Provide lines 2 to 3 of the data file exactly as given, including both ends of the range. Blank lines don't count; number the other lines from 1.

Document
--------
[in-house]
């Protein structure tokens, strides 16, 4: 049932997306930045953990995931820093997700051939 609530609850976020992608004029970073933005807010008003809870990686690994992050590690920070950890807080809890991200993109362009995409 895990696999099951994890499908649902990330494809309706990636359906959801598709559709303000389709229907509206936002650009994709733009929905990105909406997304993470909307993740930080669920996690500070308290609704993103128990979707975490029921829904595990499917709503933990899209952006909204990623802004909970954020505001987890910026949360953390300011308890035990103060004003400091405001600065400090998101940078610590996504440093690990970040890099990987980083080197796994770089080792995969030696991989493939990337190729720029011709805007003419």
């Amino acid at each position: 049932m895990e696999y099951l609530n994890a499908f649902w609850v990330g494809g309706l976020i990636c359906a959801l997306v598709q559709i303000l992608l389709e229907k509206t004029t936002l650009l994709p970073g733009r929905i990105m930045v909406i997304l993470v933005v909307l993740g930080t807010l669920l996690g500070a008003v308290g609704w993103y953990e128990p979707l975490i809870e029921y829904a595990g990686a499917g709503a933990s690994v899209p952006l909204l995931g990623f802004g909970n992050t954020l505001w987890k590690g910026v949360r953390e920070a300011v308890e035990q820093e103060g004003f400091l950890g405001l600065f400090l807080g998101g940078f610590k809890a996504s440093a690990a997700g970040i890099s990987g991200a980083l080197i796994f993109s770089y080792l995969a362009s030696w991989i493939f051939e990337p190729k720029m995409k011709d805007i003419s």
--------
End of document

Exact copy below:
């Protein structure tokens, strides 16, 4: 049932997306930045953990995931820093997700051939 609530609850976020992608004029970073933005807010008003809870990686690994992050590690920070950890807080809890991200993109362009995409 895990696999099951994890499908649902990330494809309706990636359906959801598709559709303000389709229907509206936002650009994709733009929905990105909406997304993470909307993740930080669920996690500070308290609704993103128990979707975490029921829904595990499917709503933990899209952006909204990623802004909970954020505001987890910026949360953390300011308890035990103060004003400091405001600065400090998101940078610590996504440093690990970040890099990987980083080197796994770089080792995969030696991989493939990337190729720029011709805007003419």
């Amino acid at each position: 049932m895990e696999y099951l609530n994890a499908f649902w609850v990330g494809g309706l976020i990636c359906a959801l997306v598709q559709i303000l992608l389709e229907k509206t004029t936002l650009l994709p970073g733009r929905i990105m930045v909406i997304l993470v933005v909307l993740g930080t807010l669920l996690g500070a008003v308290g609704w993103y953990e128990p979707l975490i809870e029921y829904a595990g990686a499917g709503a933990s690994v899209p952006l909204l995931g990623f802004g909970n992050t954020l505001w987890k590690g910026v949360r953390e920070a300011v308890e035990q820093e103060g004003f400091l950890g405001l600065f400090l807080g998101g940078f610590k809890a996504s440093a690990a997700g970040i890099s990987g991200a980083l080197i796994f993109s770089y080792l995969a362009s030696w991989i493939f051939e990337p190729k720029m995409k011709d805007i003419s």